You may have noticed that residential energy, in the form of renewables and especially solar, has been taking off recently. This development greatly benefits those who own, rent, or lease homes.
Shelton Group, the leading US communications agency entirely focused on sustainability and energy efficiency, surveyed over 2,000 Americans online about residential energy through Survey Sampling International’s panel of over three million U.S. Internet users. It was the 10th year of Shelton’s Energy Pulse study. Cost of Solar won’t go through the whole 500 pages of analysis, charts, and graphs here, just a few highlights.
So, looking in the consumer mirror, the pollsters first explored how we’re feeling about our electric and natural gas utilities, our interest in exploring new alternatives, and new ways we could interact with energy providers for greater satisfaction. The survey found that less than half of us (45%) are satisfied our their utilities. A whopping two-thirds might consider switching if another provider was available.
As a group we continue to overwhelmingly support renewable residential energy—particularly solar. About two-thirds (60%) of us are looking forward to our utilities expanding use of renewables, though our knowledge of these products still remains hazy. We’re just not familiar with the language of today’s energy alternatives. Cost of Solar is here to help folks remedy that.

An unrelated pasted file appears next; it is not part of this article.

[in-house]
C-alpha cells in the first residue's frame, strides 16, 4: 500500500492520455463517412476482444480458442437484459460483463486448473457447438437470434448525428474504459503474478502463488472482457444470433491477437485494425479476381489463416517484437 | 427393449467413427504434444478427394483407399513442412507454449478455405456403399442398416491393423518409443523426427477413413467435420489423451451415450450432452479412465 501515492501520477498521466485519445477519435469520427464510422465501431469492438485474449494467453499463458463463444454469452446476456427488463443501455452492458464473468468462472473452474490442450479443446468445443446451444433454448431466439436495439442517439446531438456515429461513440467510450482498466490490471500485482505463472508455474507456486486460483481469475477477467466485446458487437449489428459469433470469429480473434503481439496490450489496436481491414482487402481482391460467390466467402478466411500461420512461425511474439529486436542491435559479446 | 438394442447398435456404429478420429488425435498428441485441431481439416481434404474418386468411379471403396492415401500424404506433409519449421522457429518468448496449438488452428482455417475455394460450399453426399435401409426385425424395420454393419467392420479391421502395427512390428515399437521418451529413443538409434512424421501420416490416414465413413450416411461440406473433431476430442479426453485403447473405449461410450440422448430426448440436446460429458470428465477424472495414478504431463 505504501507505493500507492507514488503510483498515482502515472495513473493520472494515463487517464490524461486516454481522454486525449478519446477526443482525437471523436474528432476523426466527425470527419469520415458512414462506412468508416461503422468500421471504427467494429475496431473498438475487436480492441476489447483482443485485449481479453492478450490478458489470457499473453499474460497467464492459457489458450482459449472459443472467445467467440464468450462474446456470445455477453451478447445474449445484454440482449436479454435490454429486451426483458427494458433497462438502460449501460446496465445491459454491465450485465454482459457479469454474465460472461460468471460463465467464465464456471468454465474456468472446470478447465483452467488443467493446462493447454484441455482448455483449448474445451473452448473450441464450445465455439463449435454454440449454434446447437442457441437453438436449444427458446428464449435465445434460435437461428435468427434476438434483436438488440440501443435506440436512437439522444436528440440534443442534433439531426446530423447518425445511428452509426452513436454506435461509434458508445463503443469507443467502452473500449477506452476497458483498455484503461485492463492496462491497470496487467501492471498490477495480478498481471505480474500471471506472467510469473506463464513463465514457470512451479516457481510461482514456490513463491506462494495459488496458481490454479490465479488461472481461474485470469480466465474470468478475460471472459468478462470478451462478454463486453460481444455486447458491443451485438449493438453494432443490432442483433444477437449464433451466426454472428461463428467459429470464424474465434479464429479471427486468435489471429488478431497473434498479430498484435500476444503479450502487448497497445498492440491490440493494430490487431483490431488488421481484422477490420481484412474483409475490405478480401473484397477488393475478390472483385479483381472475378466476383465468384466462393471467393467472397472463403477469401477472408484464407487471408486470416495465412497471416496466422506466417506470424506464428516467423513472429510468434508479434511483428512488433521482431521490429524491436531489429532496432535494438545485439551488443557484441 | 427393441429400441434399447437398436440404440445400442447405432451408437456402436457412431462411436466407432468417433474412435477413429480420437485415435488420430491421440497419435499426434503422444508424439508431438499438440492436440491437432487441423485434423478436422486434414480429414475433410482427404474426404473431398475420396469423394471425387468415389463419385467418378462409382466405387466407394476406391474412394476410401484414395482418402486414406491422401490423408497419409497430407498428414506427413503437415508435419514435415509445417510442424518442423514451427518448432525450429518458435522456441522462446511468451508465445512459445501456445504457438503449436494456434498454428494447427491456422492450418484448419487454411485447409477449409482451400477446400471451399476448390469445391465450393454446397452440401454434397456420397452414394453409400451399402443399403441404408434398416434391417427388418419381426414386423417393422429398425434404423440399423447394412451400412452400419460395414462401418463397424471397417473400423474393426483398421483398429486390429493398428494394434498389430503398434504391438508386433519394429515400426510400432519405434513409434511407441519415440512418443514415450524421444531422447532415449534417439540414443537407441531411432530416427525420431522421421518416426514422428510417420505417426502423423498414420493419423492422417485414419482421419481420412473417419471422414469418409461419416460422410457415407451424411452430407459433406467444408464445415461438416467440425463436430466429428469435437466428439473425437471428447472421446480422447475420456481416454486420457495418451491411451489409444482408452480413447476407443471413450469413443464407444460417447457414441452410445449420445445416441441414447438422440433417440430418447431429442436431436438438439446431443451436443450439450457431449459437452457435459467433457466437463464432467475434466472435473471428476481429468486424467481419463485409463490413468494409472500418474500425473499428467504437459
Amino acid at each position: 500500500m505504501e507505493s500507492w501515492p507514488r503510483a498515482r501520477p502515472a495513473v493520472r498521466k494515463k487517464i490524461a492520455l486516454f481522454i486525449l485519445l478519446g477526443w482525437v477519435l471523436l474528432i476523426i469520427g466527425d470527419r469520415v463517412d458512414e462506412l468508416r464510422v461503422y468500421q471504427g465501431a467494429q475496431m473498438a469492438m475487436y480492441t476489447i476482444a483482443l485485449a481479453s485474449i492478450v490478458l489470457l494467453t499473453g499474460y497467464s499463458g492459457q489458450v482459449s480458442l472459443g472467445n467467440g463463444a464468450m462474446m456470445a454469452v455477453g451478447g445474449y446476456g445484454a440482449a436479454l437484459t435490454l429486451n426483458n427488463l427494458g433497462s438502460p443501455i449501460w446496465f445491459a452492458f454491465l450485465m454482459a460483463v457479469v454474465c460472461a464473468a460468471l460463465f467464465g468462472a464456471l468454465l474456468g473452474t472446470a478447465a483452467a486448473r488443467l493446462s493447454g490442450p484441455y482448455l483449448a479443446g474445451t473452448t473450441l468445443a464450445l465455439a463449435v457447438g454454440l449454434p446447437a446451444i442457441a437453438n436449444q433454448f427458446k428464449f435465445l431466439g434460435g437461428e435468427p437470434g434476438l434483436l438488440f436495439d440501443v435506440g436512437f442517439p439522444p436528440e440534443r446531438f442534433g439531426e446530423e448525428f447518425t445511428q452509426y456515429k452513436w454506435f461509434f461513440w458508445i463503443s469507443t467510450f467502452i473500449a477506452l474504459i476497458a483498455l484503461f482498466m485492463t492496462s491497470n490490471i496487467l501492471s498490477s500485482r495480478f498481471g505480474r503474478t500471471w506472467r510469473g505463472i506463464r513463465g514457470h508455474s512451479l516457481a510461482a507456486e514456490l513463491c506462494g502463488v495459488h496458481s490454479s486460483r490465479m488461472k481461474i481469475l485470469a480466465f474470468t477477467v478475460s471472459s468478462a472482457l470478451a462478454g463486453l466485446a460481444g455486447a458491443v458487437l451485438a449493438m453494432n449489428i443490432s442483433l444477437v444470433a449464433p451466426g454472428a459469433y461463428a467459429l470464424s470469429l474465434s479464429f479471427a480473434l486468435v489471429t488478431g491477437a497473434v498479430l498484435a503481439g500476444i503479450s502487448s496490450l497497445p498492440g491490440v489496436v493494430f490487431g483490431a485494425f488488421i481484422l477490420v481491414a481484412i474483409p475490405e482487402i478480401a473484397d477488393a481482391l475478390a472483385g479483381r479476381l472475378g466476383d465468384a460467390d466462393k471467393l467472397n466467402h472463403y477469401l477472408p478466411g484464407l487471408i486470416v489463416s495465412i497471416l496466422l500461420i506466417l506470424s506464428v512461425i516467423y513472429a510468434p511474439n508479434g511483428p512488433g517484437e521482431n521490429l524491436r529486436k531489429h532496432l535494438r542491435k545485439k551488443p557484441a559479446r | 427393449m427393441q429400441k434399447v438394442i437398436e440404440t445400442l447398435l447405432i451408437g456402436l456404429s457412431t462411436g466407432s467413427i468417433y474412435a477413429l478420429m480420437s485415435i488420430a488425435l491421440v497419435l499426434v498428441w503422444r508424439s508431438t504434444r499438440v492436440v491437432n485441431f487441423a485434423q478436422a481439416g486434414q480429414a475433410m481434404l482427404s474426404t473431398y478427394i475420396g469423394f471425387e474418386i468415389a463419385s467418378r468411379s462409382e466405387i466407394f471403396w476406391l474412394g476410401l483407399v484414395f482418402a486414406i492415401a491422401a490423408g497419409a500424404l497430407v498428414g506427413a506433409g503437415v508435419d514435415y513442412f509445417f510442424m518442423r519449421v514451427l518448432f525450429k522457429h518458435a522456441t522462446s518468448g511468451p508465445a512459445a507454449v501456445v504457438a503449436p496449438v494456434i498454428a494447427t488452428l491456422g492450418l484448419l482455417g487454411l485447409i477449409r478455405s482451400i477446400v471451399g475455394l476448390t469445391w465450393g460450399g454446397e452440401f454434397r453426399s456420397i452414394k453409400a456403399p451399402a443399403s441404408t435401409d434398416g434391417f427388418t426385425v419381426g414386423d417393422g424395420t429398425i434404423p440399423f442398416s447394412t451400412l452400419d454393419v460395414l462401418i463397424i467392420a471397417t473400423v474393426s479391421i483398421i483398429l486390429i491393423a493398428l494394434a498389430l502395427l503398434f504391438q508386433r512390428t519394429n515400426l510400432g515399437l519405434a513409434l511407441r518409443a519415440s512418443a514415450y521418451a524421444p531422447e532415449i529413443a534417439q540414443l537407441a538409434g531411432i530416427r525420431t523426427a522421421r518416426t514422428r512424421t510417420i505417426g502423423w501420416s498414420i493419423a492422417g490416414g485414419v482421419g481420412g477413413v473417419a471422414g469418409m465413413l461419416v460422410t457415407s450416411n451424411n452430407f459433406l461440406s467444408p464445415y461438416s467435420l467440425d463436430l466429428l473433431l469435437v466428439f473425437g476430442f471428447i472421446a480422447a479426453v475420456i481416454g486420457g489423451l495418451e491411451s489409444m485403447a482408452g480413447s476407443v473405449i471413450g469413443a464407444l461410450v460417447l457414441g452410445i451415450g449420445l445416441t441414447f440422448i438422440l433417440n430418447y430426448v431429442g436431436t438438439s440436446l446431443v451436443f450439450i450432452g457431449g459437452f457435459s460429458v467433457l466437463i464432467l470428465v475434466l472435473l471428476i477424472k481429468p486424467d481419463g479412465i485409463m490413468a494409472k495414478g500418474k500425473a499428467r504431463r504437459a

The report also measures engagement and interest in energy efficiency and conservation in the U.S. Energy-conserving behaviors are up, but more Americans are currently planning aesthetic home improvements than energy-related projects. From the report:
“Americans overwhelmingly prefer to buy (80%) or rent energy-efficient homes. They’re less enthusiastic about spending the money to make their current homes energy-efficient—and the incentives utilities most commonly offer are not helping much to overcome their reluctance. There is, however, significant interest in new information technologies, alternative pricing plans, and less traditional incentive ideas.”
In solar, the residential energy programs that have sparked the most interest lately are tax incentives and rebates, distributed and small grids, community solar, and energy storage. Few people are aware of current pricing and tech developments: PV prices per watt are about 100 times lower than when they started out in the 20th century, and you no longer have to place your panels directly facing south.
Stay tuned as Cost of Solar continues to bring you the latest local incentives, value trends, and home technology in the faster-than-light solar revolution!
January 11, 2015
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